Why does zinc help fight acne?

Zinc is a nutritional Band-Aid—it helps heal wounds, it helps clot blood, and it may even have antiviral properties. Not only that, but according to the Journal of Drugs in Dermatology and other sources (X X X X X), zinc appears to help fight bacteria, inflammation, and sebum production, which, as we remember, are the main causes of acne

1. Sashimi

Most dietary zinc comes from meat and seeds. Mollusks, oysters, beef, crab, and liver of all sorts are rich in zinc. Do you know what Japanese food is rich in mollusks, oysters, crab, liver, and even (yes) beef? Sashimi is! When it comes to clarity of taste in meat, there is no replacement for the simple yet elegant flavors of well-prepared sashimi. Dip the sashimi of your choice in soy sauce or other soy-based sashimi sauce and sprinkle some sesame seeds on top, and you have a taste that is both delicate and rustic. Add in the fact that soy and sesame seeds are also high in zinc, and you can enjoy your food in the knowledge that while you eat, you are also one small step closer to healing your acne.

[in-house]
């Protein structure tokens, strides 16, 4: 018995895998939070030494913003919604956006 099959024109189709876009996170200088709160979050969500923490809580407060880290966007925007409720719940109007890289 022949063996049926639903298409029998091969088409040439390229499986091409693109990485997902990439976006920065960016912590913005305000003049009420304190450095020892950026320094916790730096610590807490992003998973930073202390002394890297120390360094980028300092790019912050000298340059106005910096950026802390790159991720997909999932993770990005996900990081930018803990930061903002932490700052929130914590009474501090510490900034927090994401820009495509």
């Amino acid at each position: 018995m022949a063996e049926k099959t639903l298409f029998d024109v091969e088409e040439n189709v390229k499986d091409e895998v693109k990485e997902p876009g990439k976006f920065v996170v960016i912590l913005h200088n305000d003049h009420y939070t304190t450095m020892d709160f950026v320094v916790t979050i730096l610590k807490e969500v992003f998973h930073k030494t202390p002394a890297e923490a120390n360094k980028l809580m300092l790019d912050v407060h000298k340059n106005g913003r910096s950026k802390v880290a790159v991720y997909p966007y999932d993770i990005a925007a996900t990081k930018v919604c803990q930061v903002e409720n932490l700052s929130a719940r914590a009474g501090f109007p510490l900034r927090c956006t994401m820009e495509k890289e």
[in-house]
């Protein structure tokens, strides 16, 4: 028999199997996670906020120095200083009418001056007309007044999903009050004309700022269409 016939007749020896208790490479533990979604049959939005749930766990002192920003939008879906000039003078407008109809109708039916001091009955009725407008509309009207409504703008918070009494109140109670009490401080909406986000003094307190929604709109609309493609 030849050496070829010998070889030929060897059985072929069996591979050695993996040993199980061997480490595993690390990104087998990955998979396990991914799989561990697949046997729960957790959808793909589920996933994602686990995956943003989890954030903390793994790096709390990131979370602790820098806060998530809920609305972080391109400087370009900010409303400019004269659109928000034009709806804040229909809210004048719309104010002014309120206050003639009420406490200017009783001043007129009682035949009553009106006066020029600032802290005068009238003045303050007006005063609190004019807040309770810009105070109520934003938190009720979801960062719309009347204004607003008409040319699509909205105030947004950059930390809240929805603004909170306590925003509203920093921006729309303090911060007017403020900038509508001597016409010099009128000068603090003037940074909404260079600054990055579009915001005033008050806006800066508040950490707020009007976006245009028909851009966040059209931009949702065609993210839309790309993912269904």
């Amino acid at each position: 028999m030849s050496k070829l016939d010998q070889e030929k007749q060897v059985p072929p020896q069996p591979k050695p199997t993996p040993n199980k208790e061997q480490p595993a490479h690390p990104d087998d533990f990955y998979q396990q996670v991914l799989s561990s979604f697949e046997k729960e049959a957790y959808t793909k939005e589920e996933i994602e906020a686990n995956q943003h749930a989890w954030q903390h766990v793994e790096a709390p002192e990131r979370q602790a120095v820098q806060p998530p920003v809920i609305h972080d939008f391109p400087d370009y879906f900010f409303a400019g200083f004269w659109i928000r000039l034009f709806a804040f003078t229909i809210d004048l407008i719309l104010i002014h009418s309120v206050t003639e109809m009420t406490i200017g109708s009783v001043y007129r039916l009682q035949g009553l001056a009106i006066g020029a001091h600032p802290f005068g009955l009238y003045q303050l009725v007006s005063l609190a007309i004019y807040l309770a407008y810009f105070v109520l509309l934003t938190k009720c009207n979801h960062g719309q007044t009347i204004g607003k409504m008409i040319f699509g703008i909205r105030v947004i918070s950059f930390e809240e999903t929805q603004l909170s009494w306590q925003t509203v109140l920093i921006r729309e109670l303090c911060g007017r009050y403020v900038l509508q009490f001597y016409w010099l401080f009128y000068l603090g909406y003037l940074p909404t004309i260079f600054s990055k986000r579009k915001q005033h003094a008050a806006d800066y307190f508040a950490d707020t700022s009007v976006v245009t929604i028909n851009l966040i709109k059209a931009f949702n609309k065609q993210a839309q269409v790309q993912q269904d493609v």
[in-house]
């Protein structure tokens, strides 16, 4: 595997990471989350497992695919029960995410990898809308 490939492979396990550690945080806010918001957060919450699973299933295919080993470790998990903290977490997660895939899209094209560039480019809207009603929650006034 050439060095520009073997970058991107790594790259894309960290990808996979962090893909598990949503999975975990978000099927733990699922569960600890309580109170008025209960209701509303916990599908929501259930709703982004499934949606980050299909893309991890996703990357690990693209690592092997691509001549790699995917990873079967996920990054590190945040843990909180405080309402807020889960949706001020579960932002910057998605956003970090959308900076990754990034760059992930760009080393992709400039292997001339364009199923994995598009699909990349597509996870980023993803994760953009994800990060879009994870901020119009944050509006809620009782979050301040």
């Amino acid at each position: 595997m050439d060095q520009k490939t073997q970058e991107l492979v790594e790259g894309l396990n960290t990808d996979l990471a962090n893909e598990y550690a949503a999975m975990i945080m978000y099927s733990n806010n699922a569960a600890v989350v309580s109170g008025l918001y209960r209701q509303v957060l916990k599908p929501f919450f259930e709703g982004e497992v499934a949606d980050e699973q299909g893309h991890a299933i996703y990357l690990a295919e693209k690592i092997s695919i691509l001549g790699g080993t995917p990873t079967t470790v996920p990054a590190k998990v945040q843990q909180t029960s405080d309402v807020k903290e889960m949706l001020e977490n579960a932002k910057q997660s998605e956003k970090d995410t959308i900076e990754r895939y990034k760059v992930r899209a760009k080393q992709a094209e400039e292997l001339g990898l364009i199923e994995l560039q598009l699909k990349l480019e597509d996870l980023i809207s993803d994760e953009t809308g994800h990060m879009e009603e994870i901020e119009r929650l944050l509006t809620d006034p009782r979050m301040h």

Fatty fish like mackerel, tuna, and my favorite salmon also contain high levels of vitamin A and omega-3 fatty acids.  What are those good at again? Oh right, preventing acne!

 

Why do Omega-3 fatty acids help fight acne?

Essential fats, or essential fatty acids, like omega-6 and omega-3 are nutrients your body needs to do basic things like take care of joints, regulate your emotions, and make sebum (a key ingredient of acne). The catch with omega-6 and omega-3 is that the ratio of omega-6 to omega-3 should be 4-1:1 for optimal health. What, you may ask, is the ratio of omega-6 to omega-3 in the average Western diet? It’s 15-16.7/1.